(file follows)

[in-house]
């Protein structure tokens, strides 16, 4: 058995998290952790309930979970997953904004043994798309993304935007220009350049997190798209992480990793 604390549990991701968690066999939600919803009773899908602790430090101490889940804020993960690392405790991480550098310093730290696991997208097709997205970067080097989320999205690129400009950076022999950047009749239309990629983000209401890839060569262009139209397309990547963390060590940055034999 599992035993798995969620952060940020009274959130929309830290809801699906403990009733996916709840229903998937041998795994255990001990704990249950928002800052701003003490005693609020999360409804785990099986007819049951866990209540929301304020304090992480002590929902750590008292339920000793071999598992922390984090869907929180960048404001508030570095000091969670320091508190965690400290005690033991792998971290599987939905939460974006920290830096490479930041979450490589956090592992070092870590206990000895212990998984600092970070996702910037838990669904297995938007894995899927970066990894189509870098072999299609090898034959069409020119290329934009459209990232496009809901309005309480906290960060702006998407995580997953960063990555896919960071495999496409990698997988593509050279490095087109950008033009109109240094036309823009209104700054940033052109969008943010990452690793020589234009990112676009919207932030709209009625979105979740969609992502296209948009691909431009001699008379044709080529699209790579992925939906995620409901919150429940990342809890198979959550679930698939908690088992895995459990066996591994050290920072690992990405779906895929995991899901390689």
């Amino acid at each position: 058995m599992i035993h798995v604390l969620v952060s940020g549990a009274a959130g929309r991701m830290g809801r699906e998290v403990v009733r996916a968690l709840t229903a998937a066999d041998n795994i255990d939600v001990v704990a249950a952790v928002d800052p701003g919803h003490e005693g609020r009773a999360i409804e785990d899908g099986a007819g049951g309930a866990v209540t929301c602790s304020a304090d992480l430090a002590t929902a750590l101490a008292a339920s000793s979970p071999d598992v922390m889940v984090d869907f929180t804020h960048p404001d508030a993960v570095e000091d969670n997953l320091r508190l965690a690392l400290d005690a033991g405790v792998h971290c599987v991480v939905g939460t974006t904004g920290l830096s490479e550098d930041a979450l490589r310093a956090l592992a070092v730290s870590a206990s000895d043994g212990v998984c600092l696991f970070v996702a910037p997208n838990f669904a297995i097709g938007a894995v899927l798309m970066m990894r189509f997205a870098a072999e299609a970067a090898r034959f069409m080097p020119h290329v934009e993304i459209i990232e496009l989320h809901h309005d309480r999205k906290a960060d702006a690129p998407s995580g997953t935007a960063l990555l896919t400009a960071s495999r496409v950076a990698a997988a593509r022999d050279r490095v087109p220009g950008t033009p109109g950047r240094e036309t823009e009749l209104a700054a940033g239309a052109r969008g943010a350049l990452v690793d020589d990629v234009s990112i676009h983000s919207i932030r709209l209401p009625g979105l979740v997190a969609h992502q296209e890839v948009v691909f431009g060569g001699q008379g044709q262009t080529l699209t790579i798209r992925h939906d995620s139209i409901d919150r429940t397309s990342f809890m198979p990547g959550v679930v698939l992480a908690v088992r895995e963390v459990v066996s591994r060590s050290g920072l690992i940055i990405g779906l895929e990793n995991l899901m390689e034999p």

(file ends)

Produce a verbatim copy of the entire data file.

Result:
[in-house]
């Protein structure tokens, strides 16, 4: 058995998290952790309930979970997953904004043994798309993304935007220009350049997190798209992480990793 604390549990991701968690066999939600919803009773899908602790430090101490889940804020993960690392405790991480550098310093730290696991997208097709997205970067080097989320999205690129400009950076022999950047009749239309990629983000209401890839060569262009139209397309990547963390060590940055034999 599992035993798995969620952060940020009274959130929309830290809801699906403990009733996916709840229903998937041998795994255990001990704990249950928002800052701003003490005693609020999360409804785990099986007819049951866990209540929301304020304090992480002590929902750590008292339920000793071999598992922390984090869907929180960048404001508030570095000091969670320091508190965690400290005690033991792998971290599987939905939460974006920290830096490479930041979450490589956090592992070092870590206990000895212990998984600092970070996702910037838990669904297995938007894995899927970066990894189509870098072999299609090898034959069409020119290329934009459209990232496009809901309005309480906290960060702006998407995580997953960063990555896919960071495999496409990698997988593509050279490095087109950008033009109109240094036309823009209104700054940033052109969008943010990452690793020589234009990112676009919207932030709209009625979105979740969609992502296209948009691909431009001699008379044709080529699209790579992925939906995620409901919150429940990342809890198979959550679930698939908690088992895995459990066996591994050290920072690992990405779906895929995991899901390689």
């Amino acid at each position: 058995m599992i035993h798995v604390l969620v952060s940020g549990a009274a959130g929309r991701m830290g809801r699906e998290v403990v009733r996916a968690l709840t229903a998937a066999d041998n795994i255990d939600v001990v704990a249950a952790v928002d800052p701003g919803h003490e005693g609020r009773a999360i409804e785990d899908g099986a007819g049951g309930a866990v209540t929301c602790s304020a304090d992480l430090a002590t929902a750590l101490a008292a339920s000793s979970p071999d598992v922390m889940v984090d869907f929180t804020h960048p404001d508030a993960v570095e000091d969670n997953l320091r508190l965690a690392l400290d005690a033991g405790v792998h971290c599987v991480v939905g939460t974006t904004g920290l830096s490479e550098d930041a979450l490589r310093a956090l592992a070092v730290s870590a206990s000895d043994g212990v998984c600092l696991f970070v996702a910037p997208n838990f669904a297995i097709g938007a894995v899927l798309m970066m990894r189509f997205a870098a072999e299609a970067a090898r034959f069409m080097p020119h290329v934009e993304i459209i990232e496009l989320h809901h309005d309480r999205k906290a960060d702006a690129p998407s995580g997953t935007a960063l990555l896919t400009a960071s495999r496409v950076a990698a997988a593509r022999d050279r490095v087109p220009g950008t033009p109109g950047r240094e036309t823009e009749l209104a700054a940033g239309a052109r969008g943010a350049l990452v690793d020589d990629v234009s990112i676009h983000s919207i932030r709209l209401p009625g979105l979740v997190a969609h992502q296209e890839v948009v691909f431009g060569g001699q008379g044709q262009t080529l699209t790579i798209r992925h939906d995620s139209i409901d919150r429940t397309s990342f809890m198979p990547g959550v679930v698939l992480a908690v088992r895995e963390v459990v066996s591994r060590s050290g920072l690992i940055i990405g779906l895929e990793n995991l899901m390689e034999p």